As a parent, we have terrifying, fearful moments. And we have hard moments, when we are tired, cranky, hungry. No one is at her best then.

I saw a new mom at our city’s summer festival last month, and I could tell she was a new mom. I’m not sure how we, as moms, recognize when one of our kind has just one newborn, but we know. This girl was young, probably 18-22, and the baby was so small, probably not even two months old. And she had that anxious, pained look on her face of a mom who is worried about too much at once.

“Is this your first?” I asked, my two own kids sitting politely (for once) in the stroller eating ice cream.

She nodded.

I smiled. “Are you getting any sleep?”

“A little,” she said. “It’s hard because my husband works off.”

God bless her. Parenting is hard enough with two parents who work normal hours. Those of you who are single parents or whose spouse works odd hours or away from home – that can make it harder.

“It gets better,” I said, nodding to The Engineer and The Artist. Again, they were being quite well behaved, and I wanted her to know – it does get better.

Because even in trials, there is beauty.

I remember when The Engineer busted her head open at the library (only my daughter could do that), and we scrambled to the doctor’s office, because the injury was not swelling out. I was – again – crying, The Engineer was screaming, and The Artist was leaning over, holding her sister’s hand, and singing, “Twinkle, Twinkle, Little Star” and “Jesus Loves You” to her.

I remember when my dad passed away, and I was distraught. The Artist came up to me, patted my shoulder, and said, “It’s okay, Mama. I’m happy.” I laughed because I couldn’t help myself. She was 4 at the time.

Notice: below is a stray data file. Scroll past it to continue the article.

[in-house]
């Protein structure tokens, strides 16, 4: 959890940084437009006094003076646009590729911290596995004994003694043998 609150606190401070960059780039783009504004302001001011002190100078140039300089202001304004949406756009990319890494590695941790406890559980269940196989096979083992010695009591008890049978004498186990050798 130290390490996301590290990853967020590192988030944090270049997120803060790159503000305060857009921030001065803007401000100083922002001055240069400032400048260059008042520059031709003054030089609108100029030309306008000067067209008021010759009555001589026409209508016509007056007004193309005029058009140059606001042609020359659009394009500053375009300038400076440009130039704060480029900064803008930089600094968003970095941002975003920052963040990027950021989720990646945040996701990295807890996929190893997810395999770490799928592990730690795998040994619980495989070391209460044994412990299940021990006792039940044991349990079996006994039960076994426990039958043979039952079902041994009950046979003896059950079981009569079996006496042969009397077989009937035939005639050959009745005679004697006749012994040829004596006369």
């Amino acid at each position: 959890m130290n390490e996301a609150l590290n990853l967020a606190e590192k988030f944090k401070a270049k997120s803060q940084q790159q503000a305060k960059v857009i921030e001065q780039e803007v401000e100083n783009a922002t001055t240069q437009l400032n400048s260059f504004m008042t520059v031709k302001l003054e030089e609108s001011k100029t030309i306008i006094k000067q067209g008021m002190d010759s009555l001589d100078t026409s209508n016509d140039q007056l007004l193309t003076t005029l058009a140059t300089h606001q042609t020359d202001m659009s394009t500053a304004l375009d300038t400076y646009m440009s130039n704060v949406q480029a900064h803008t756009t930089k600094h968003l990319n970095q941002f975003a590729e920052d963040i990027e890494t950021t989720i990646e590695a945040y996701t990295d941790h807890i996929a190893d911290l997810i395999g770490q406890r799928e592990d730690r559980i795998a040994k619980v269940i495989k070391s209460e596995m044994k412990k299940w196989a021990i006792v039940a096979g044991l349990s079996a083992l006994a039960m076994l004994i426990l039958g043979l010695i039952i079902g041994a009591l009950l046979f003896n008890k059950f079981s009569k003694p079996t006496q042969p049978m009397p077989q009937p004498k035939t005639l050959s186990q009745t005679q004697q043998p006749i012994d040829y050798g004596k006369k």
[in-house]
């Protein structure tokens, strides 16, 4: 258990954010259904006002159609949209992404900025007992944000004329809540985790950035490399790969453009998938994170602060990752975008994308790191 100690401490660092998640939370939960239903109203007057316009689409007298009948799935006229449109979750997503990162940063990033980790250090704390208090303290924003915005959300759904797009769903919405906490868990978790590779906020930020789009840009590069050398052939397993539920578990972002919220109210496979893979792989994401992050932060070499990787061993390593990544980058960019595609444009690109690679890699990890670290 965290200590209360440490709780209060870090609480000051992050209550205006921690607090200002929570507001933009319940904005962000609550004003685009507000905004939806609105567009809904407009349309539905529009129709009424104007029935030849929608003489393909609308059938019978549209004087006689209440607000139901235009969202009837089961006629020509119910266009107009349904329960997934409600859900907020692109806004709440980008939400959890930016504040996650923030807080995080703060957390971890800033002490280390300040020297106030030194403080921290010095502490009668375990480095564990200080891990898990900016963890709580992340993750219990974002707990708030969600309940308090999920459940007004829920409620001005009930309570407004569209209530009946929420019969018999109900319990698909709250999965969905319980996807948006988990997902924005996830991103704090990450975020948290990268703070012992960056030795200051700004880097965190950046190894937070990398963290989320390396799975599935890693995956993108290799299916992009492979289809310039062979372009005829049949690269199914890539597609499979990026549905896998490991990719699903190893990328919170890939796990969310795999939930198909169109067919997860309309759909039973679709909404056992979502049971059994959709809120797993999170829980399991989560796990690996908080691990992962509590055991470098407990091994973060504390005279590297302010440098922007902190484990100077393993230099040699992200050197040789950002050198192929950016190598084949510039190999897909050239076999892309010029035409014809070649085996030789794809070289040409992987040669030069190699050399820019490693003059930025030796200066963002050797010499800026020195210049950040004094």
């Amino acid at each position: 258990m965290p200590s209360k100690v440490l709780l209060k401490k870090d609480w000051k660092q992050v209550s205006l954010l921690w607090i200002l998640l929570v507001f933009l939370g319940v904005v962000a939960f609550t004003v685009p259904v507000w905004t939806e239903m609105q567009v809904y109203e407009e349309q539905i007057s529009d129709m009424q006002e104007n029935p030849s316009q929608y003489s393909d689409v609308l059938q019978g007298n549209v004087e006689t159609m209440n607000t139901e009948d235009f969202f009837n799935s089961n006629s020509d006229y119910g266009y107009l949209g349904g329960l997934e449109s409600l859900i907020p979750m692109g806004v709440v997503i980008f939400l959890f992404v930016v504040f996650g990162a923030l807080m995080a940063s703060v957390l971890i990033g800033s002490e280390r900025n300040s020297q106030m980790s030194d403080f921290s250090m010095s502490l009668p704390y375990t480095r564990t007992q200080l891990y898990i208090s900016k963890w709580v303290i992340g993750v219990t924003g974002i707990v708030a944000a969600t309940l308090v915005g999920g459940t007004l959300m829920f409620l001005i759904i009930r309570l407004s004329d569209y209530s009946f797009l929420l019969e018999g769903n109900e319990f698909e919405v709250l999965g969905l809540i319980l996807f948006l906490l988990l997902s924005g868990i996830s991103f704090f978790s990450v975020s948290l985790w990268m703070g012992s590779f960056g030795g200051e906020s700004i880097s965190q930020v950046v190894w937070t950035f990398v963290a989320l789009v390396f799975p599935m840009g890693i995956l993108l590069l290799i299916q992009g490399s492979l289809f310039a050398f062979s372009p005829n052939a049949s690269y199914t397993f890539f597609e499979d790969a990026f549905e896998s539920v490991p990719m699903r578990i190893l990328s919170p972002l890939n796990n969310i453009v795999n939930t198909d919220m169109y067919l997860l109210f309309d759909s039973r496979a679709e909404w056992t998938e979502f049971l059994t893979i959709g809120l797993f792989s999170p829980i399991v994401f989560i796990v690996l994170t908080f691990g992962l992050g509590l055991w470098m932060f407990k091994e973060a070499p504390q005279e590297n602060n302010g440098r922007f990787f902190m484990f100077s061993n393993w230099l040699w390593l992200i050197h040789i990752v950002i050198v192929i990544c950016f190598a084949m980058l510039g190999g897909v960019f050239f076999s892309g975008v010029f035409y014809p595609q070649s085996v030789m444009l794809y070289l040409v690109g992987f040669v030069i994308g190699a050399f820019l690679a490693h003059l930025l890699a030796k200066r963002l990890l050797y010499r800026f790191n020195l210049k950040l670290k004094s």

I remember those long, oh, so long, nights feeding The Engineer in her room. I remember being so tired, but looking at her – and even looking at The Artist when I fed her during the 1 a.m. feedings – that made it all worthwhile. Holding those sweet baby hands. Cuddling the baby close. Kissing the baby hairs on top of their heads.

I remember drinking my coffee – after my children awoke. They are still so curious about my coffee because I won’t let them drink it. The Engineer pretends to lap it like a dog. The Artist, for the longest time, didn’t know what a coffee cup was. When someone showed her a picture of one, she said, “Coffee.” Because coffee went in there, and she just assumed the entire thing was coffee.

They are funny, vivacious, exhausting, sassy, and mine. They belong to me and Kyle, and every day is a new adventure.

It may be hard now, Mama. Or you may be in a stage where things are settling down for a spell. Either way, as my kids have just gotten older, I have discovered something oh so wonderful: it just keeps getting better.